What we learnt and how we used it:

We started considering to produce other types of molecules than sugar into our Chlamydomonas. We had therefore to focus more on our retrotransposon’s development for our microalgae to be a chassis for a wider range of application.

Jonathan D. Trent

Jonathan D. Trent, Ph.D: is currently an assistant professor at UC Santa Cruz and scientist at NASA Ames Research Center.

He’s currently the director of the "OMEGA project” (Offshore Membrane Enclosures for Growing Algae). OMEGA is an integrated "life-support" system for Spaceship Earth, an "ecology of technologies" in which wastes from one part of the system are resources for another part. It combines algae cultivation for biofuel, wastewater treatment, and carbon capture, with electricity and heat generation using solar energy, drinking water production by osmosis, and food production by aquaculture. It expands the human sphere of influence into coastal waters while reduce our impact on coastal ecosystems, to preparate the future generations for sea-level rise. OMEGA is a work-in-progress with many remaining challenges, but the goals are of critical importance: sustainable energy, water and food availability, and minimization of our environmental impact.


As an expert of the technological use of sea, we contacted him to have his opinion about our project, and discuss about its feasibility and the challenges it will face. He showed great interest in our project and gave us some clues about the needs our directed evolution tool could answer, such as:

  • Allow in increased resistance to temperature, with the goal to improve the growth of microalgae.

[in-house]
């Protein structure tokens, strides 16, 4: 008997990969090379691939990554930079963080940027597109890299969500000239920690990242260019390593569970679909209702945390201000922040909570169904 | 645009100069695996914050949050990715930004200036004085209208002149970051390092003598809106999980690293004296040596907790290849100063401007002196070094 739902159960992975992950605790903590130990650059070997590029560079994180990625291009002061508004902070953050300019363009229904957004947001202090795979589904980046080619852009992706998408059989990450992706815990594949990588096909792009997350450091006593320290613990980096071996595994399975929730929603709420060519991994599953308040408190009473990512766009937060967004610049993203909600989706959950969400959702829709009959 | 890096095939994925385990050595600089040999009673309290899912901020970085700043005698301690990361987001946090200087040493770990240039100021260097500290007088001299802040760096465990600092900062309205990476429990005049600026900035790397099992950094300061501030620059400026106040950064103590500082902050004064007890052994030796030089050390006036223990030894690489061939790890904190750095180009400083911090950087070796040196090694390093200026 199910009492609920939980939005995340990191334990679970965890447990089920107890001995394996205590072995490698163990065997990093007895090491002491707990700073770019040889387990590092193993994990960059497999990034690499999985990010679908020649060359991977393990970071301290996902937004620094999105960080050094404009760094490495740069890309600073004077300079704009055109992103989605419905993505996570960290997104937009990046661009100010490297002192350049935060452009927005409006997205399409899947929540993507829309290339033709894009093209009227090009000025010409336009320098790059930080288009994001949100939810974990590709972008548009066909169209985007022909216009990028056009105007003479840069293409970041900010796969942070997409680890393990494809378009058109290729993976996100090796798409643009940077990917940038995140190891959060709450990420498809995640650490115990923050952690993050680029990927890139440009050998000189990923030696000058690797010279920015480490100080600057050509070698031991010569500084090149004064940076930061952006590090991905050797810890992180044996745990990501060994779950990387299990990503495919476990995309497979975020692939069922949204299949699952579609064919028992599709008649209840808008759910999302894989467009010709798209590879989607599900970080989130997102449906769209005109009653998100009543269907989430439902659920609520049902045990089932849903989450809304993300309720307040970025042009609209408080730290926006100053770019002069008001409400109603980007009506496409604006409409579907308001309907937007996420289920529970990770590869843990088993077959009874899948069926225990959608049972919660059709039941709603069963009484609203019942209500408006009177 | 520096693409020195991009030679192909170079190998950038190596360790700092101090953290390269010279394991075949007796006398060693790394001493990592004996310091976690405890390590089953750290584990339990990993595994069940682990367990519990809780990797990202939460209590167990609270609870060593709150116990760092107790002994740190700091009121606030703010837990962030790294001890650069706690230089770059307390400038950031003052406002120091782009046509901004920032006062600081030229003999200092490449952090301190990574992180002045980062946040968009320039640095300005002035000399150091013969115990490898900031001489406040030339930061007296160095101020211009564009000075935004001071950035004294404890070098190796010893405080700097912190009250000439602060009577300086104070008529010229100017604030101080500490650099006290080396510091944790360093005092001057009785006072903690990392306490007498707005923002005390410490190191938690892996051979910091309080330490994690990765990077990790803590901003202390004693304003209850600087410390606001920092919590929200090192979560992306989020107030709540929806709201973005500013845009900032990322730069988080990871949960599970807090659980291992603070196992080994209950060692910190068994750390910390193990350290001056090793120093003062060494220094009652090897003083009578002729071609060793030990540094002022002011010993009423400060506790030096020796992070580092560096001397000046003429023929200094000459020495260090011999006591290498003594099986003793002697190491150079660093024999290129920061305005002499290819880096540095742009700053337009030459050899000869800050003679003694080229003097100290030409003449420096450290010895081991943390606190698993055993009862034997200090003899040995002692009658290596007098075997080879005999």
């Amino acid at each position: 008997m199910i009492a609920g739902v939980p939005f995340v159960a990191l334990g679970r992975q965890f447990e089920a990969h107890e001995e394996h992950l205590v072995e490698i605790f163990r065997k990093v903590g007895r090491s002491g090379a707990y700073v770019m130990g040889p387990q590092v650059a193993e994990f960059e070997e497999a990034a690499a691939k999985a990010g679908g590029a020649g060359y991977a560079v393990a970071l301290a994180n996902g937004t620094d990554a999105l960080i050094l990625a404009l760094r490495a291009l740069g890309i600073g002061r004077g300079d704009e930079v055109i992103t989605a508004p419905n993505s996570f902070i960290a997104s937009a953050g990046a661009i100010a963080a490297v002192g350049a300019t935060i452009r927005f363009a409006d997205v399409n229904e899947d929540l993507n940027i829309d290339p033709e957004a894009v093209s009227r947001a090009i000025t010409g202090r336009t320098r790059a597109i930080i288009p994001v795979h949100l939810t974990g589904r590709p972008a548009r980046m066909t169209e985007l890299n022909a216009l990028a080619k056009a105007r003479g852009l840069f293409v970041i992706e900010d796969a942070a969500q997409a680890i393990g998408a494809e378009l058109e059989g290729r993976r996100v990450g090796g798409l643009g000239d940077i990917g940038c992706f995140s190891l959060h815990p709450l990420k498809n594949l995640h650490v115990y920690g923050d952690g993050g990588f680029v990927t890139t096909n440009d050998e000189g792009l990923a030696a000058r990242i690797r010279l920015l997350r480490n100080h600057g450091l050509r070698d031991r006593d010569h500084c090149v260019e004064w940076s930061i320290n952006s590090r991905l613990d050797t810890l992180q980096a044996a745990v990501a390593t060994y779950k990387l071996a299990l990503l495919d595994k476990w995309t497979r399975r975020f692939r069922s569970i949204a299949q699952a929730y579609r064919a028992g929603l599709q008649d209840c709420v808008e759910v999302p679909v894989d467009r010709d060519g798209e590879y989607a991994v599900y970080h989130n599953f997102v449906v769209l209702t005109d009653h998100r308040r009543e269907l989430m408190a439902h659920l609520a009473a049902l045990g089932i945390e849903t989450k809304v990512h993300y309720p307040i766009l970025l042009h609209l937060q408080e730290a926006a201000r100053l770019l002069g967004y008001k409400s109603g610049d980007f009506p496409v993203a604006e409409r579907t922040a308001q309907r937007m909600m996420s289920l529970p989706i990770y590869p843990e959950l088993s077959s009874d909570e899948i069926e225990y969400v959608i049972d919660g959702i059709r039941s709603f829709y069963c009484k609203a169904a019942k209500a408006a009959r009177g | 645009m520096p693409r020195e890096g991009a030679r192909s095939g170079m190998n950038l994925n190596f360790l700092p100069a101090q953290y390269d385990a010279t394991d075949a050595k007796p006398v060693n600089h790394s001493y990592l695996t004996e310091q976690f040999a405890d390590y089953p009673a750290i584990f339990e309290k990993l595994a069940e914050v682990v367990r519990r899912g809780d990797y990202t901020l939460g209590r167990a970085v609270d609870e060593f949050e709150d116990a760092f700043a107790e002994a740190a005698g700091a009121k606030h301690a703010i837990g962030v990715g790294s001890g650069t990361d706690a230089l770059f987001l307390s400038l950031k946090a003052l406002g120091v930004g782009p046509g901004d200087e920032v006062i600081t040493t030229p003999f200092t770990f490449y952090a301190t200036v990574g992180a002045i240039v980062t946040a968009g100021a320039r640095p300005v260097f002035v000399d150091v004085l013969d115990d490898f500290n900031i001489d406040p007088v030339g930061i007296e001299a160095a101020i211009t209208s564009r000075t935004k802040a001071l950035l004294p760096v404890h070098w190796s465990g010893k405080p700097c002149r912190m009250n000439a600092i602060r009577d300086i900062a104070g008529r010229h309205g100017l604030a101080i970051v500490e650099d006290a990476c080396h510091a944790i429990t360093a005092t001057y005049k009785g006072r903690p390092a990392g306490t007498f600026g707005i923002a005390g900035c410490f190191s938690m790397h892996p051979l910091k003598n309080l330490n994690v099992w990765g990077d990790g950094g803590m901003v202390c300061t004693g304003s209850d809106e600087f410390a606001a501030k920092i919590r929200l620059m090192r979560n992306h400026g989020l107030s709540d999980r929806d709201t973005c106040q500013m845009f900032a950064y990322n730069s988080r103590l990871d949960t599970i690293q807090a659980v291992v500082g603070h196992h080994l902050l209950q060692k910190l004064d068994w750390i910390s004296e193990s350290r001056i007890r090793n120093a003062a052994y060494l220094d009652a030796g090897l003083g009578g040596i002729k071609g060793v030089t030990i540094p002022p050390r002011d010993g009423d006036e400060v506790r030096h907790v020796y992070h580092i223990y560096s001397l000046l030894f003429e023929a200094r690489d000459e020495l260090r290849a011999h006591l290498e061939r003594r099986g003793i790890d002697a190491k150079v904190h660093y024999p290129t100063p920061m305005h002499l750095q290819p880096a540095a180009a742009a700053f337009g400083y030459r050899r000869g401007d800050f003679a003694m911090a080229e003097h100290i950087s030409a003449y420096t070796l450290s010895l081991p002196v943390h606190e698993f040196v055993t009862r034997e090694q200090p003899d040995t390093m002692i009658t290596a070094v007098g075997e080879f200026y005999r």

• Better the abilities of Chlamydomonas to produce of Omega 3.
  • Create an enzyme to digest cell walls to ameliorate extraction procedures
  • Set up a selection system so that we would not have to worry about contaminations
  • The creation of a strain of microalgae able to grow in "semi-salty" waters used in some purification wastewater treatment station.
  • The production of molecules of interest in chlamydomonas, for example heat shock proteins

    • What we learnt and how we used it:

      From our discussion about the molecules of interest to produce and about the potential of our retrotransposon, we focused and deepened our work on our biological design. Moreover, he gave us some contacts of people he previously worked with and would also like to stay in touch with us after the iGEM competition. We are both excited for possible collaborations in the future.

      Stéphane Lemaire

      Stéphane Lemaire: Dr Stephane Lemaire works at CNRS (Centre National de la Recherche Scientifique). He’s studying Calvin’s cycle in microalgae and Chlamydomonas.


      We worked in his lab this summer. He has been very interested in our project. As we were concerned about the biocontainment system, we talked with him about a biocontainment system based on a non-natural amino acid.

      What we learnt and how we used it: